Wednesday, August 19, 2015

Once again, Pushbullet has broadened the capabilities of its useful app with the incorporation of SMS encryption. In the recent past, the app, which serves to link all data between personal devices, functioned by storing your data on the servers in plain text: a simple method, yet susceptible to cyber-attacks. The demand for security nowadays has caused many users to call for more protection from Pushbullet’s development team.

A Security Discussion on Reddit

The issue came to a head in a conversation on Reddit with one of the developers from Pushbullet. The Pushbullet method has always been to use ‘https’ to secure its connections, and this technique has been effective in the past. But some users of the app would like more protection, namely from the Pushbullet servers themselves. As these servers could hypothetically be affected by a cyber-attack, users are looking for more peace of mind regarding the data received by Pushbullet.

Well, concerned Pushbullet users can fret no more. The app now allows you to create a password for your data in the settings (AES-256, to be exact). The encryption is considered end-to-end, meaning your information remains encrypted from the time it leaves your device or computer to the time it arrives at the servers. Furthermore, the data will not be un-encrypted until it returns or is sent to another computer or device.

Other Features of the App

Consumers who have downloaded the Pushbullet app before know how useful it can be, and many recognize how much the development team has strived to compound on its utility. Notification Mirroring, launched in early 2014, allows a user to receive practically any type of notification on every single device and computer in use. Universal Copy and Paste allows users to copy-and-paste (per the tool) across all devices. These functions have had the app world buzzing and wondering what problems this nifty little app will solve next.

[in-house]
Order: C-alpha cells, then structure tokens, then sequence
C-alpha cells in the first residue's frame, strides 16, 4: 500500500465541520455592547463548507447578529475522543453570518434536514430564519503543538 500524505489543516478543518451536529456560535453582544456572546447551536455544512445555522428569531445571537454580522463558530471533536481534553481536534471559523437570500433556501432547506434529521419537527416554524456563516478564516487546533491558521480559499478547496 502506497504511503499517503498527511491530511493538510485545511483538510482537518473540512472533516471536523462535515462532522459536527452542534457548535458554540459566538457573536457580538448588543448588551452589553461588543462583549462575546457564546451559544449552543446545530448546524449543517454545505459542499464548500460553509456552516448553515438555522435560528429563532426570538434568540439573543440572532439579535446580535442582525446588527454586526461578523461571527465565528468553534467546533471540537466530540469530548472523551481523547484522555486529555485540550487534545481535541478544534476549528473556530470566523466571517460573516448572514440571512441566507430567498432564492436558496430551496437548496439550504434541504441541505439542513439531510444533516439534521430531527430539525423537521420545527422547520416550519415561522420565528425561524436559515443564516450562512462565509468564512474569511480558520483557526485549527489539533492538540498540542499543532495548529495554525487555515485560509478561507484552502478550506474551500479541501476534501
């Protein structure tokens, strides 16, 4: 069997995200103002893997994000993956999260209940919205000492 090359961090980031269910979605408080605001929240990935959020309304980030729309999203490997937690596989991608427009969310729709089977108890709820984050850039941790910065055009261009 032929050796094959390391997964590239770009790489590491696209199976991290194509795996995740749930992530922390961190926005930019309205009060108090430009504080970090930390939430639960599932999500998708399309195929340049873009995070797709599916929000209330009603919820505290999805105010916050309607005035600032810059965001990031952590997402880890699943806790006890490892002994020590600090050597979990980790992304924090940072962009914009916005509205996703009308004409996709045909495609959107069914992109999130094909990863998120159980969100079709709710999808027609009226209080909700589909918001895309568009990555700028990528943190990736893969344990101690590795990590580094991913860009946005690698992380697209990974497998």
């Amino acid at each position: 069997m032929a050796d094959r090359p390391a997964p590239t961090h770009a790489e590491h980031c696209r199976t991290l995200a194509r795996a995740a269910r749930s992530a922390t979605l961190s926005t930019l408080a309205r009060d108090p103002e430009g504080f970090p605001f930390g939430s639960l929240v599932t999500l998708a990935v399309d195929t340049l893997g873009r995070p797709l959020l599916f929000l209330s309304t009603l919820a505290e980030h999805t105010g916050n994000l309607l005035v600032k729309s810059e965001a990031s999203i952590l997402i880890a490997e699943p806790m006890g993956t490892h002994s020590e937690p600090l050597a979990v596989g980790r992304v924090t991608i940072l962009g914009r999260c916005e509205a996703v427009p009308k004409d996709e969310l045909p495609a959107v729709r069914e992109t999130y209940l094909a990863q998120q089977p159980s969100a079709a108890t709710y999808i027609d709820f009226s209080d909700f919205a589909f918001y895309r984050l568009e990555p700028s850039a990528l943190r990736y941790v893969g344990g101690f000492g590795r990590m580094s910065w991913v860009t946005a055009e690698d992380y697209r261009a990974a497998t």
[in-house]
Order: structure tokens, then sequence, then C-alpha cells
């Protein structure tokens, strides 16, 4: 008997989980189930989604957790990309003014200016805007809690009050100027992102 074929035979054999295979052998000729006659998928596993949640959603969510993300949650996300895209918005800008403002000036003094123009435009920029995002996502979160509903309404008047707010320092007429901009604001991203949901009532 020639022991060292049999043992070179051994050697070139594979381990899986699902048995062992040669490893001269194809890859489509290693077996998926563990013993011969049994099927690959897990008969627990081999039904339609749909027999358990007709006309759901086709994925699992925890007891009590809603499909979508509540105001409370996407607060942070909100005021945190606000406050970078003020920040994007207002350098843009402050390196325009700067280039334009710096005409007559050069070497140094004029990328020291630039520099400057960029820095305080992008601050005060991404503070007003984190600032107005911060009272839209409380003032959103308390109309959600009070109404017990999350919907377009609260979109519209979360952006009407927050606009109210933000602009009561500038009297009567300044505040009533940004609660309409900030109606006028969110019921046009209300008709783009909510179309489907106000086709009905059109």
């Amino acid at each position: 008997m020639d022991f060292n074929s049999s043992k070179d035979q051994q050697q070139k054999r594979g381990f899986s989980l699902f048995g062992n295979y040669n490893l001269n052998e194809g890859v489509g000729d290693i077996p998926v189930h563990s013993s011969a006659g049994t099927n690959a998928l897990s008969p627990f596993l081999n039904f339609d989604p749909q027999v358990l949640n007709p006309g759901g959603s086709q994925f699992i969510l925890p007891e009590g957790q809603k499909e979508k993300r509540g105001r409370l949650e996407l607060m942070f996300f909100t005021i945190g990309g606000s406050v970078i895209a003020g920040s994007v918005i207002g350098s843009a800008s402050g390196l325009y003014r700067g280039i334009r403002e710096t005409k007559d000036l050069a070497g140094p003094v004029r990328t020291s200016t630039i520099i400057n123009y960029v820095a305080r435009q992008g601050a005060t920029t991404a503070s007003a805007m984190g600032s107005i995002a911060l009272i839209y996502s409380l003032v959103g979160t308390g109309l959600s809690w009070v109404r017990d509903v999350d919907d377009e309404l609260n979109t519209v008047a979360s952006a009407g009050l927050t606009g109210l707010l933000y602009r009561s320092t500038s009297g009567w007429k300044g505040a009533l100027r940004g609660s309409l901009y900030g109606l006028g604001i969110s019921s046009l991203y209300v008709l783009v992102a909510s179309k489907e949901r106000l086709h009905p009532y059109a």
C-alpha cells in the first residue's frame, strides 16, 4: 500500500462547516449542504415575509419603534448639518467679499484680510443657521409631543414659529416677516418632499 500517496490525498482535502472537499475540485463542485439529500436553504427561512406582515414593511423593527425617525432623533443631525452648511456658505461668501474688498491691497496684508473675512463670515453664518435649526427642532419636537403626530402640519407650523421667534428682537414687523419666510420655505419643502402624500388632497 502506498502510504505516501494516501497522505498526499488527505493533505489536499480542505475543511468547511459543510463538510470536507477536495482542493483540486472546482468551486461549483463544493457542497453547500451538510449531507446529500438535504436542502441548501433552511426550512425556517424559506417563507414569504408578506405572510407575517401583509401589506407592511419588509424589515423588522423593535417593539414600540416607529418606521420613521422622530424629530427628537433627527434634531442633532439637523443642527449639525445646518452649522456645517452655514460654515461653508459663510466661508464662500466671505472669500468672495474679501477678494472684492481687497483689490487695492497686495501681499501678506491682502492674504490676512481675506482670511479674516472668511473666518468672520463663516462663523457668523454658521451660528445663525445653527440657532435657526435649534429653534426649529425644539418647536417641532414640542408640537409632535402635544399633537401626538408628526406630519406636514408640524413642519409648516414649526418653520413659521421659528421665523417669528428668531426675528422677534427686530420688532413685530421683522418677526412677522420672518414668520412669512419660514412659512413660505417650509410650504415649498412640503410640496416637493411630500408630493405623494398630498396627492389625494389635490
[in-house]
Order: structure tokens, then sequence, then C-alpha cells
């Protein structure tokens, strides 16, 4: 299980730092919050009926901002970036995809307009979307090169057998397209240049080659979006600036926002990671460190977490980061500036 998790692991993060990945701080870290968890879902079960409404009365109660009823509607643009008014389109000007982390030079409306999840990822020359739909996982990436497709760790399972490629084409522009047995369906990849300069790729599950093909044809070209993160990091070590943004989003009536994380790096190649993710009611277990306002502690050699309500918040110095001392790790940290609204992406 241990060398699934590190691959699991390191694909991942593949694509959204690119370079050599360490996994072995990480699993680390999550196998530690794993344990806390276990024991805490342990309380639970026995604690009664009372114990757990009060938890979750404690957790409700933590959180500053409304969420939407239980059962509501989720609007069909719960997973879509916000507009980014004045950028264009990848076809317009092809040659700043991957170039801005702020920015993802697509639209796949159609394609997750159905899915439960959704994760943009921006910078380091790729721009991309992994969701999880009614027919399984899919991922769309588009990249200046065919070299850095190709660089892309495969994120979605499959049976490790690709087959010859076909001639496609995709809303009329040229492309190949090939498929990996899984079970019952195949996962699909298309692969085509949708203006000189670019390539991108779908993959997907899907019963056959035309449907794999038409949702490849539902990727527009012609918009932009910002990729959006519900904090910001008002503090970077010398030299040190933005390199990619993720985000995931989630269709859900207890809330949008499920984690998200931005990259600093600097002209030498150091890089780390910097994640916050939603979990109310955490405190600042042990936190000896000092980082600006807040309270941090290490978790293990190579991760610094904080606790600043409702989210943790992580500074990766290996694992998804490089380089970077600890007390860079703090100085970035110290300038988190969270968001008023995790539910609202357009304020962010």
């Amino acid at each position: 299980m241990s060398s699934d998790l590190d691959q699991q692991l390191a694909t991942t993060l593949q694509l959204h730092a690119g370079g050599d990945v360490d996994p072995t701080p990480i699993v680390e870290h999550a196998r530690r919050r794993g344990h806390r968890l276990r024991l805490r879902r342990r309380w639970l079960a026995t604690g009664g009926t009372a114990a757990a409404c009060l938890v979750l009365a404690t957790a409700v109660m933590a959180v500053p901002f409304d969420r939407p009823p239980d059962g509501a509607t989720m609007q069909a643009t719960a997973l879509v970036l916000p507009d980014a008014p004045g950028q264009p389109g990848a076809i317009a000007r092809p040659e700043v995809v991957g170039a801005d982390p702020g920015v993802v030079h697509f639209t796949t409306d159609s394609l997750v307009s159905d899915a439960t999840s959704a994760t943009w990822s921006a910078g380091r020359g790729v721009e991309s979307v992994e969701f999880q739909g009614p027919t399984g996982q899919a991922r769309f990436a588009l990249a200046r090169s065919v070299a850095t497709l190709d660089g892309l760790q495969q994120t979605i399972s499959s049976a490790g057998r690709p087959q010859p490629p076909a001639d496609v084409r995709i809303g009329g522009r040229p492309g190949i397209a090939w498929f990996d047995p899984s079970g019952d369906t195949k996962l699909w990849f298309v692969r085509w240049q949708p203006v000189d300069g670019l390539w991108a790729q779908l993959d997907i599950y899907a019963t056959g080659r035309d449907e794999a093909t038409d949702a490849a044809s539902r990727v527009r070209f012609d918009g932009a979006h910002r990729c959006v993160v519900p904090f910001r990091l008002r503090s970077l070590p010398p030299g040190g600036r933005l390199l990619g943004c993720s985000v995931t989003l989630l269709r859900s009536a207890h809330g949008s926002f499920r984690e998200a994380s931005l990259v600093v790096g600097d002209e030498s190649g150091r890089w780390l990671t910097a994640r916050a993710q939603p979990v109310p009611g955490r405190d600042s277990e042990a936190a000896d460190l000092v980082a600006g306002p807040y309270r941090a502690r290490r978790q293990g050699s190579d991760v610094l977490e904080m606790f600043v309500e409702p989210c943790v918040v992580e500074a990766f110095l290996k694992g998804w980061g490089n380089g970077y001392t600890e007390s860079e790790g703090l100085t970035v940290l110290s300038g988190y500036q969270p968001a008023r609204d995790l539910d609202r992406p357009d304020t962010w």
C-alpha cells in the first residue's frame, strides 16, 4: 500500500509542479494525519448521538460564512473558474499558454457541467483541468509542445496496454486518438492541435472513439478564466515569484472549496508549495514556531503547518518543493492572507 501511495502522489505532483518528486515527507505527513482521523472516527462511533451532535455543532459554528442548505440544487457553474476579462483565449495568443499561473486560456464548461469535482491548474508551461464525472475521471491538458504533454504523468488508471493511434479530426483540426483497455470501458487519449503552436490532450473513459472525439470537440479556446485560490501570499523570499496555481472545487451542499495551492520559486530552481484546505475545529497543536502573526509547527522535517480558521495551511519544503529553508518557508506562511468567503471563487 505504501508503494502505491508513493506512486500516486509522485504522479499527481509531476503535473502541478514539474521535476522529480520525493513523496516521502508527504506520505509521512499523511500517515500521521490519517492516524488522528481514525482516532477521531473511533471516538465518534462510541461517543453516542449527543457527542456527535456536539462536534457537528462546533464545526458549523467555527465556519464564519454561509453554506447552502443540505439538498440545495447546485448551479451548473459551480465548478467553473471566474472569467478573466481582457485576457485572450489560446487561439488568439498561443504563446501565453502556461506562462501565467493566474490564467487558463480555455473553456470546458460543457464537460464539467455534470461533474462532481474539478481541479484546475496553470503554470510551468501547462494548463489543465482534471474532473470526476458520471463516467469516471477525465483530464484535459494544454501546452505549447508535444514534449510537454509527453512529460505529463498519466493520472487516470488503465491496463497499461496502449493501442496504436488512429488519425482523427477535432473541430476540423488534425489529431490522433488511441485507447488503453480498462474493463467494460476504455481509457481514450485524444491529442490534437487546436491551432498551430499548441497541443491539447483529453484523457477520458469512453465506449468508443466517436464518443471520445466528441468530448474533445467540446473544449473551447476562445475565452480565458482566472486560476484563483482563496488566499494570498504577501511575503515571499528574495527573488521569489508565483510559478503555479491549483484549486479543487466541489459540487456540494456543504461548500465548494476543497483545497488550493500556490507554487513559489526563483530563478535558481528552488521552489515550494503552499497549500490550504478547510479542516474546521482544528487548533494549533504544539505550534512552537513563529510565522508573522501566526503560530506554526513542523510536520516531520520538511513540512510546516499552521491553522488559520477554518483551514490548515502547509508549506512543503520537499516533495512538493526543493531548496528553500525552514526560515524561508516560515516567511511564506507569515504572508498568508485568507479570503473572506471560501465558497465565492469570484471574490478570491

The security involved in the End-to-End Encryption is pretty exhaustive (especially for a simple app). Provided that the user sets up his devices for the feature, Pushbullet will only send encrypted data through its servers. Not one iota of your information can be examined by Pushbullet—or any hackers, for that matter—so you know that your data is safe until it is retrieved.

Moreover, when you choose a password for your devices, Pushbullet derives a key to encrypt your data. It is important to mention that while both the key and your encrypted information are sent over to Pushbullet’s servers, the company has no knowledge of the passwords that you created. Ergo, these servers will never be able to see your un-encrypted info; only YOU have the password to access your data.

There’s no doubt that the development team at Pushbullet will continue to impress consumers with its innovations. For now, users of the app can rest assured that their information will remain safe and secure—a peace of mind that’s now included when you download this free app.